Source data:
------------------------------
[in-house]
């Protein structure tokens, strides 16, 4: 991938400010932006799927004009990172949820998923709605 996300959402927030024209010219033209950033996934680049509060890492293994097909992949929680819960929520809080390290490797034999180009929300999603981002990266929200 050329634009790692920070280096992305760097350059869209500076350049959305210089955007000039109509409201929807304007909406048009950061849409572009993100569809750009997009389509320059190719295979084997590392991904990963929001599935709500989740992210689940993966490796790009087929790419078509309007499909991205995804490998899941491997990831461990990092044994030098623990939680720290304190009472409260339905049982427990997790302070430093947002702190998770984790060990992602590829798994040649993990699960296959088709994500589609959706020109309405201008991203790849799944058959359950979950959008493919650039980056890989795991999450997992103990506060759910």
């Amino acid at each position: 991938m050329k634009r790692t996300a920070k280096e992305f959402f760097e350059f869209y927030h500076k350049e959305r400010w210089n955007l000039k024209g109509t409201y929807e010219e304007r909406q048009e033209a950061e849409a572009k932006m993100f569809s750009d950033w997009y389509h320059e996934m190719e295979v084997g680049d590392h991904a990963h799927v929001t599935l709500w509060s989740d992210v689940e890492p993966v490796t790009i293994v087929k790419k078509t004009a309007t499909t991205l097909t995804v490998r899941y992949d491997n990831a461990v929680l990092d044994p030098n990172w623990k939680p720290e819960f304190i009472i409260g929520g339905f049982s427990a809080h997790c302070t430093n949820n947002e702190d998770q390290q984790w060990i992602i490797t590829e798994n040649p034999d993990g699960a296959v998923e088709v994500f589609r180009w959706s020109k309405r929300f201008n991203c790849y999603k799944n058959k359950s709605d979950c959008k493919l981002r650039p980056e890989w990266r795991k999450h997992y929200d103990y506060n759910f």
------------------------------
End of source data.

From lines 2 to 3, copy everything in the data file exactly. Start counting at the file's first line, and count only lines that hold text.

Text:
């Protein structure tokens, strides 16, 4: 991938400010932006799927004009990172949820998923709605 996300959402927030024209010219033209950033996934680049509060890492293994097909992949929680819960929520809080390290490797034999180009929300999603981002990266929200 050329634009790692920070280096992305760097350059869209500076350049959305210089955007000039109509409201929807304007909406048009950061849409572009993100569809750009997009389509320059190719295979084997590392991904990963929001599935709500989740992210689940993966490796790009087929790419078509309007499909991205995804490998899941491997990831461990990092044994030098623990939680720290304190009472409260339905049982427990997790302070430093947002702190998770984790060990992602590829798994040649993990699960296959088709994500589609959706020109309405201008991203790849799944058959359950979950959008493919650039980056890989795991999450997992103990506060759910």
């Amino acid at each position: 991938m050329k634009r790692t996300a920070k280096e992305f959402f760097e350059f869209y927030h500076k350049e959305r400010w210089n955007l000039k024209g109509t409201y929807e010219e304007r909406q048009e033209a950061e849409a572009k932006m993100f569809s750009d950033w997009y389509h320059e996934m190719e295979v084997g680049d590392h991904a990963h799927v929001t599935l709500w509060s989740d992210v689940e890492p993966v490796t790009i293994v087929k790419k078509t004009a309007t499909t991205l097909t995804v490998r899941y992949d491997n990831a461990v929680l990092d044994p030098n990172w623990k939680p720290e819960f304190i009472i409260g929520g339905f049982s427990a809080h997790c302070t430093n949820n947002e702190d998770q390290q984790w060990i992602i490797t590829e798994n040649p034999d993990g699960a296959v998923e088709v994500f589609r180009w959706s020109k309405r929300f201008n991203c790849y999603k799944n058959k359950s709605d979950c959008k493919l981002r650039p980056e890989w990266r795991k999450h997992y929200d103990y506060n759910f």